The term colonial architecture is not as simple as Gothic architecture or Art Deco architecture as it does not apply to just one style. It describes work created during a period of colonization and often features a hybrid between the architecture of the colonizers and the architecture of the country where the work is built.

The characteristics of colonial architecture include a great range of styles. The buildings are sometimes Baroque, Late Baroque, Classical, Renaissance, and more. It is still important to understand colonial architecture as a style because it represents a time in a nation’s history where architecture could symbolize oppression, democracy, and much more. In some of the following projects, colonial architecture was once hated but is now beloved as a part of the community. In other cases, the architecture was transformed into something that more appropriately celebrated its context.

Some projects are also far more hybrid than others, like the Chatrapati Shivaji Terminus which blends qualities of Victorian Gothic architecture and traditional Indian motifs. Others are more representations of the colonizing entity’s style. In both cases and despite difficult histories, these buildings have come to represent important periods of history and interesting architectural ideas.

In this article, we break down some of the complexities of colonial architecture and introduce you to some interesting international examples.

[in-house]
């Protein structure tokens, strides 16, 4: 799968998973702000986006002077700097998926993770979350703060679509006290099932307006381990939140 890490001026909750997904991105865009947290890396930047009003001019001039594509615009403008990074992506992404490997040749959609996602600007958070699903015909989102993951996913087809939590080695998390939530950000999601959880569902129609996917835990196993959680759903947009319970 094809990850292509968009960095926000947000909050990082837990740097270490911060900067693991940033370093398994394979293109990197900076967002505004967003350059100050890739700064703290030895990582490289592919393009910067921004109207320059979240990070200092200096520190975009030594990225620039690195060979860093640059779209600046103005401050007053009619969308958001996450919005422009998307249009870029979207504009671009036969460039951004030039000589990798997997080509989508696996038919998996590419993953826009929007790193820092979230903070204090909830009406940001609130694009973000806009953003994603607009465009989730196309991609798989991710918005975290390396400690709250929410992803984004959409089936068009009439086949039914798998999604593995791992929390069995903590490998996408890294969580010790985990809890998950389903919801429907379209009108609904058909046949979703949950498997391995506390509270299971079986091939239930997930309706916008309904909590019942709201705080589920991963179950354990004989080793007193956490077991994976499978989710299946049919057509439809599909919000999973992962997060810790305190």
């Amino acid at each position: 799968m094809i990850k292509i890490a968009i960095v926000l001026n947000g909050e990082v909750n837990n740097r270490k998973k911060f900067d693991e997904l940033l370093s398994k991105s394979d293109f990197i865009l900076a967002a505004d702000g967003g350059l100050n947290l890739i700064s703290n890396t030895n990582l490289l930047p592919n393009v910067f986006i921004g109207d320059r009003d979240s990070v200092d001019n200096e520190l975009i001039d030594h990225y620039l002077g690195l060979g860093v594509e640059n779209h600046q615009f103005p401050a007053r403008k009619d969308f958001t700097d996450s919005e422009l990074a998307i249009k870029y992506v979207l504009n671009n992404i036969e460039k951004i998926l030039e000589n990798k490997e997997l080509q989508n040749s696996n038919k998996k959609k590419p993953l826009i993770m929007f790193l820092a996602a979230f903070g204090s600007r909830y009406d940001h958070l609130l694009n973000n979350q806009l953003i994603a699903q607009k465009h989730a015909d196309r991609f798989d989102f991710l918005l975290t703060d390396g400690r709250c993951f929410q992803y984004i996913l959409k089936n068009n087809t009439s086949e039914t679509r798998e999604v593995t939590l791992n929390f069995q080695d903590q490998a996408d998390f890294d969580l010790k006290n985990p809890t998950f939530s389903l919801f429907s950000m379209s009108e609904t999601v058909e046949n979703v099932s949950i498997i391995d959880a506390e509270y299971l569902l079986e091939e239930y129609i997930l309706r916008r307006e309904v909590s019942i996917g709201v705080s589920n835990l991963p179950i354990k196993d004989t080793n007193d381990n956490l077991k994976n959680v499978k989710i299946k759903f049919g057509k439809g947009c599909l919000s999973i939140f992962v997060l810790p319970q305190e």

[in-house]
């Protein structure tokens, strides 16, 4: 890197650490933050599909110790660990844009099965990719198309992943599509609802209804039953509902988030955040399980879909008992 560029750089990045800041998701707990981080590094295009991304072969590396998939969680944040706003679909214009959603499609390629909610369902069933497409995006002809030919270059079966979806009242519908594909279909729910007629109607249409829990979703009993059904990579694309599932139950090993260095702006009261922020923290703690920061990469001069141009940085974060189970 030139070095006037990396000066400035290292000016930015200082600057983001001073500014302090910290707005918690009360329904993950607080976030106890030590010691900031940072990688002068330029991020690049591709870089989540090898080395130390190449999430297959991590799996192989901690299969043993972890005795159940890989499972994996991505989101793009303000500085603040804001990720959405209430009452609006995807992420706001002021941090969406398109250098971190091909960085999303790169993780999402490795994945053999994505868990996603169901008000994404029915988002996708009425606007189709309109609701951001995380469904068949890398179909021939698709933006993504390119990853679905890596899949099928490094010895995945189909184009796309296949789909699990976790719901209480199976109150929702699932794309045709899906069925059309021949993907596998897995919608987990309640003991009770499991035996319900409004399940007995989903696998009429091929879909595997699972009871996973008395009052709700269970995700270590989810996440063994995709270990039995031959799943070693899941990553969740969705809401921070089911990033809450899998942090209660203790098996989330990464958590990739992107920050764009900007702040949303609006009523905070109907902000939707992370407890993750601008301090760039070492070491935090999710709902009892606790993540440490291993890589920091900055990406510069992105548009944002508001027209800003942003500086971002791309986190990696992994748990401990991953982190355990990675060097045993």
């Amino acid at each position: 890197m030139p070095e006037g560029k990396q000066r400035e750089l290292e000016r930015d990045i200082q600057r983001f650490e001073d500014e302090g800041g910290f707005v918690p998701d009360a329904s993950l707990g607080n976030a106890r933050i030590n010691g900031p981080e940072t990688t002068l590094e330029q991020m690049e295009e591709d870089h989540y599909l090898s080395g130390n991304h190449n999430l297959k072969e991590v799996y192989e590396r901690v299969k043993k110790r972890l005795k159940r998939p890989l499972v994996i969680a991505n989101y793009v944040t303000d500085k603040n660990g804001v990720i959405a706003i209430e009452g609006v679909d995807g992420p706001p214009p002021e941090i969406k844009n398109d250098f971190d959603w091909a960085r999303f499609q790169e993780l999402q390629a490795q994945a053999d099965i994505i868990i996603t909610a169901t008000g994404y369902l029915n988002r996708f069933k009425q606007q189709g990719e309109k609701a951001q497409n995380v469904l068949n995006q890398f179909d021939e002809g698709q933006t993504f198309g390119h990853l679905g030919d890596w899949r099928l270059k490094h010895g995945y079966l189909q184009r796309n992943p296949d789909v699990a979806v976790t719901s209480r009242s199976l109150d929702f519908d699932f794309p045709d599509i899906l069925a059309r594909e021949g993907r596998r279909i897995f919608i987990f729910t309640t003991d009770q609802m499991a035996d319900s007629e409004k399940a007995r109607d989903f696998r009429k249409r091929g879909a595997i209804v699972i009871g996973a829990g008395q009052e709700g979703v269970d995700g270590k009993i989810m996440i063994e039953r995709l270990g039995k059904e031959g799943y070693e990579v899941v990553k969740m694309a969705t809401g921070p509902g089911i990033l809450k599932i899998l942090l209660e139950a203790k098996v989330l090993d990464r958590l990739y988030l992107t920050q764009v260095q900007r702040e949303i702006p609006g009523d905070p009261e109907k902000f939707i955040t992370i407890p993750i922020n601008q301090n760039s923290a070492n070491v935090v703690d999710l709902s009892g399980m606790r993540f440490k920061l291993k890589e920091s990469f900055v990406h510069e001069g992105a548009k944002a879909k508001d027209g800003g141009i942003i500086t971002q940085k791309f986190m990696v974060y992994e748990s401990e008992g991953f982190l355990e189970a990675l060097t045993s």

Examples of Colonial Architecture

São Francisco de Assis Church

São Francisco de Assis Church

São Francisco de Assis Church in São João del-Rei, Minas Gerais, Brazil (Photo: Stock Photos from Hugo Martins Oliveira/Shutterstock)

São Francisco de Assis Church is one of the Seven Wonders of Portuguese Origin in the World. It was designed by Antônio Francisco Lisboa, an influential designer and sculptor of colonial Portuguese/Brazilian architecture who was sometimes known as Aleijadinho, or “the little cripple” because of his disfiguring skin disease that cost him his fingers. He was the illegitimate son of Manuel Francisco da Costa Lisboa and the African woman he enslaved named Isabel.

Built in 1766, the Church of São Francisco de Assis is full of Baroque influences, namely the Rococo or Late Baroque style. Though this is a great example of Portuguese colonial architecture in Brazil, it, unfortunately, demonstrates how little of Brazilian design and culture was included in the architecture of the time.

São Francisco de Assis Church

São Francisco de Assis Church in São João del-Rei, Minas Gerais, Brazil (Photo: Stock Photos from GTW/Shutterstock)

 

Chatrapati Shivaji Terminus

Chatrapati Shivaji Terminus

Chatrapati Shivaji Terminus in Mumbai, India (Photo: Stock Photos from Mazur Travel/Shutterstock)

Chatrapati Shivaji Terminus is an example of British colonial architecture in India and was designed in the Victorian Gothic Revival style. Built in 1887, the station was originally known as the Victoria Terminus as a station to honor the 50th year of Queen Victoria’s rule. It was later changed to honor a 17th-century Indian ruler named Shivaji.

Unlike some of the other examples on this list, the station blends both British preferences in the Victorian Italianate Gothic Revival style and traditional Indian motifs throughout the building to create an interesting hybrid work. The turrets, pointed arches, and ornamentation are all representative of Indian palaces. Some of the detail work was even completed by students in the Mumbai institution of Sir Jamsetjee Jeejebhoy School of Art. The materiality of the building even represents the dual-identity with Indian sandstone and limestone and Italian marble.